William Bailey, Plateau, 1993. Oil with wax medium on canvas, 50 x 60 inches. Private Collection.
Ten eggs, a small mug, a blue-and-white marbled enamelware bowl, and other vessels are scattered on top of a large wooden table, positioned nearly at eye-level. Only a sliver of the table’s surface is visible, with the burnt sienna wall covering the largest area of the painting’s unlikely composition. This quiet painting seems at odds with a swift and superficial way of seeing, the mindless way we scroll through social media sites.
In "Plateau" (1993), the representation of mundane items is representative of many similar paintings in William Bailey: Looking Through Time, which presents around 40 works from Bailey, a professor emeritus at Yale, that cover six decades. As a student of artist Josef Albers at Yale in the mid-1950s, Bailey echoes the formal precision of his teacher—the author of Interaction of Color, an experimental text first published in 1963 that guides readers through a series of exercises to observe how colors behave.
They also share a dedication to a specific genre—Albers to his meticulous studies of the spatial relationship between colors, notably in the Homage to the Square series, and Bailey to the still-life.
William Bailey, Viale, 2002. Etching and aquatint. Collection of the Artist, Courtesy Betty Cuningham Gallery.
Bailey created many of the works in this survey after a formative trip to northern Italy around 1970. Several of his artistic inspirations—Italian greats Raphael, Pierro Della Francesca, and Giorgio de Chirico, for example—hail from this country, where Bailey began spending the summer months, leaving in May at the end of the spring semester and returning each September to start the new academic year. Bailey’s compositions became populated as he spent time abroad, whereas his earlier paintings had often been spare—very simple objects on tables as seen in his 1974 "Eggs."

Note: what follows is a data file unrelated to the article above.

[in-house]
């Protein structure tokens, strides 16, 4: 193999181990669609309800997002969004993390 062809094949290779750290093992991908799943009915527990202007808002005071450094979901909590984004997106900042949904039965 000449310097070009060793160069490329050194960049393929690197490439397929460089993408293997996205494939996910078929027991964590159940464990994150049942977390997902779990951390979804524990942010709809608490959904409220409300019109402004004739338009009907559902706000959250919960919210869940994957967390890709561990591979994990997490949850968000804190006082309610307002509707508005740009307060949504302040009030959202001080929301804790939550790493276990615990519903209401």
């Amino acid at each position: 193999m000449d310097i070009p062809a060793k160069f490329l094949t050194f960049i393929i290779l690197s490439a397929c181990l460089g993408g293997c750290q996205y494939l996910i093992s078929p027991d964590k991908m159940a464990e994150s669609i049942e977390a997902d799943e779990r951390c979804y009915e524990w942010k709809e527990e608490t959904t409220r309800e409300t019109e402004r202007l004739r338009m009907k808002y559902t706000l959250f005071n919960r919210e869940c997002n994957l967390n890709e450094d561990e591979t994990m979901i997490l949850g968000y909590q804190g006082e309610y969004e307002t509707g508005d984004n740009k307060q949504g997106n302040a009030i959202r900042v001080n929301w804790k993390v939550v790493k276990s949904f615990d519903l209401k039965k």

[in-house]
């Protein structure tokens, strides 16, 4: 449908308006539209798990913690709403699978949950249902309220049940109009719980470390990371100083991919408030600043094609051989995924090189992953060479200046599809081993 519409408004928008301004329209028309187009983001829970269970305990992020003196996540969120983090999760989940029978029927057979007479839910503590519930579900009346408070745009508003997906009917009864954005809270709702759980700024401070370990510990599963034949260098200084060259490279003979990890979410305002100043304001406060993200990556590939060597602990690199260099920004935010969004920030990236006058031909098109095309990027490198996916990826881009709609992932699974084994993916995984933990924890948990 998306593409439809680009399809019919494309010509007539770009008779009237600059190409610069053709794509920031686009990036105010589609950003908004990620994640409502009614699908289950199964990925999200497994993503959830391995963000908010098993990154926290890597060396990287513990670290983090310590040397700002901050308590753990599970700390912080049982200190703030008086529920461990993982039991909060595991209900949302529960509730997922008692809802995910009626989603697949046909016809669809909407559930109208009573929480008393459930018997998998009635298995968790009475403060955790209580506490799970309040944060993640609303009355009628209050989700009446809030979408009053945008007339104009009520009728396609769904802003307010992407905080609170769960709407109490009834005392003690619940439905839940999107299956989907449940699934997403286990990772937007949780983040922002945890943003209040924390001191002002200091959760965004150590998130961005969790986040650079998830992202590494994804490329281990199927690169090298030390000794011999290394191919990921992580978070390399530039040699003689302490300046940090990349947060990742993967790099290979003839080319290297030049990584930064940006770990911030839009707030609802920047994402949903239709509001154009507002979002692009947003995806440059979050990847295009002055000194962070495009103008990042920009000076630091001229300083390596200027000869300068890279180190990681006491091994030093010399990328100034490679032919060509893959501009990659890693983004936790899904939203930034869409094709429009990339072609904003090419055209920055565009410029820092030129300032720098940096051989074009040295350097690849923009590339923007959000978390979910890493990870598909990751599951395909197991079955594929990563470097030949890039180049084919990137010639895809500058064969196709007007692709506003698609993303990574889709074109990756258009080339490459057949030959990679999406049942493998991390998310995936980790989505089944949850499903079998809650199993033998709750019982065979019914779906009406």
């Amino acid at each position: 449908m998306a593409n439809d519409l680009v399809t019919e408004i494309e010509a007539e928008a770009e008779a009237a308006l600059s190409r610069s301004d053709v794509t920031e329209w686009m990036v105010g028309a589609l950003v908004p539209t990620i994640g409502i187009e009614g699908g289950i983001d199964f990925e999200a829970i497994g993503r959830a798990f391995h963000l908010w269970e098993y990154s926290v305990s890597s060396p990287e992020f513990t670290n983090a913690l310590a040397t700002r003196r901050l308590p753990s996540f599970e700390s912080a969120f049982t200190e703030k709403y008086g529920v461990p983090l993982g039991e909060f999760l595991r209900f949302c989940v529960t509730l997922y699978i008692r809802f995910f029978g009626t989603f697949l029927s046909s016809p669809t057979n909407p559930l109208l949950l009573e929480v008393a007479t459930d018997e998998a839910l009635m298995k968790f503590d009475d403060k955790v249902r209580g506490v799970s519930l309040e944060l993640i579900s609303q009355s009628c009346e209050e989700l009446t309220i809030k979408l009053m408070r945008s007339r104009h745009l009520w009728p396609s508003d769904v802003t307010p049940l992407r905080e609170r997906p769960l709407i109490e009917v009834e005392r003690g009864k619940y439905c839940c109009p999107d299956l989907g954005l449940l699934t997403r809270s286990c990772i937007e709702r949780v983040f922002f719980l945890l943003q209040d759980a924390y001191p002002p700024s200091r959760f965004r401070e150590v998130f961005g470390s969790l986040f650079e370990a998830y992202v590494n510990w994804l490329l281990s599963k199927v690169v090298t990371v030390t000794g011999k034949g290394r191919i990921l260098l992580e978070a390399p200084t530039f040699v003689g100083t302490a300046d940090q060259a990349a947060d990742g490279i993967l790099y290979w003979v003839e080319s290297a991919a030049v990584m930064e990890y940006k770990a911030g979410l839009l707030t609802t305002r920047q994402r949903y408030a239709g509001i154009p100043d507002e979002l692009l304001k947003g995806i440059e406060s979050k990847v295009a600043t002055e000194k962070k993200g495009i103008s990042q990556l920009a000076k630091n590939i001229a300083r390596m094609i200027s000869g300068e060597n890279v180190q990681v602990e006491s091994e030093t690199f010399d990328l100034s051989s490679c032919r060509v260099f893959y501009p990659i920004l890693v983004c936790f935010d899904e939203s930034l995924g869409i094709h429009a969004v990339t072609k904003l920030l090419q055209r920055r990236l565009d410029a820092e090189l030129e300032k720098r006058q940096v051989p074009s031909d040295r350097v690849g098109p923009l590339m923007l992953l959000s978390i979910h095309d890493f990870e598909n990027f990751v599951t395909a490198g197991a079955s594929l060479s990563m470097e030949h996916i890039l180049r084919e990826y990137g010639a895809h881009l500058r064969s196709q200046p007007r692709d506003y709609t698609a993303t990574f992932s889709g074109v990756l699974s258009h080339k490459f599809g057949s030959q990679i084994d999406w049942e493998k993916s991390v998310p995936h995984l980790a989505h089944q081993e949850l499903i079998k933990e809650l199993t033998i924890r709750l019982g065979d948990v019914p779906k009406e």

While Bailey’s airy paintings carry a similar somber resonance to those found in the precision of Della Francesca, a different Italian artist arises as a kindred spirit upon greater reflection. Giorgio Morandi spent decades crafting the careful likeness of vases, bottles, and bowls—many of the same recurring characters in Bailey’s paintings. Both artists also mostly worked within the narrow confines of the still-life when the genre was far from in vogue within the art world.
"Still Life—Table with Ochre Wall" (1972) exemplifies Bailey’s affinity for—often, warm and fairly restricted—tonal structures, consistent with many of Morandi’s works. The time of day is not knowable and the still-life begins to appear less real with closer examination. Yet Bailey renders the space with credibility, and this uncanny believability puts his works in direct conversation with the humble table-top vistas of Morandi.
William Bailey, Portrait of S, 1979–80. Oil on canvas, 52 x 42 inches.The Fralin Museum of Art at the University of Virginia, Museum Purchase.
There is one stark contrast between these artists: Morandi always worked from life, but Bailey never did. Instead, he preferred to construct groupings in his mind, sometimes making preparatory drawings before embarking on larger works on canvas. Morandi favored observation, Bailey imagination, but they arrive at a similar destination: a meditative territory within painting where objects are only—and anything but—objects.
Like Morandi, Bailey proved less facile with subjects outside the still-life. "Portrait of S" (1979–80) displays an awkward handling of the human figure, which was also conceived of by the artist, not painted from life. A woman sits before viewers, her unbuttoned top exposing her breasts.
Her pale skin folds into a gentle roll above the navel. Her expression is blank, but the vulnerability of the pose is all too present within this painting. Bailey’s drawings of figures yield less discomfort for viewers, but overall, his still-life works are far more intriguing, beguiling viewers through their austerity.
As an artist, Bailey takes delight in formal exactitude. Viewers will not find political or conceptual undertones in this work. His abstemious craftsmanship is at its strongest in the soft focus and warm palettes of his large oil paintings of familiar things. Here, viewers are rewarded for spending time with his still-lifes. A careful reading of one of Bailey’s imaginary worlds trumps a cursory inventory of the composition. Through time, as the exhibition’s title suggests, Bailey’s banal arrangements move beyond ordinary.
William Bailey: Looking Through Time runs through Jan. 5 2020 at the Yale University Art Gallery. To find out more about the gallery’s hours and collection, visit its website.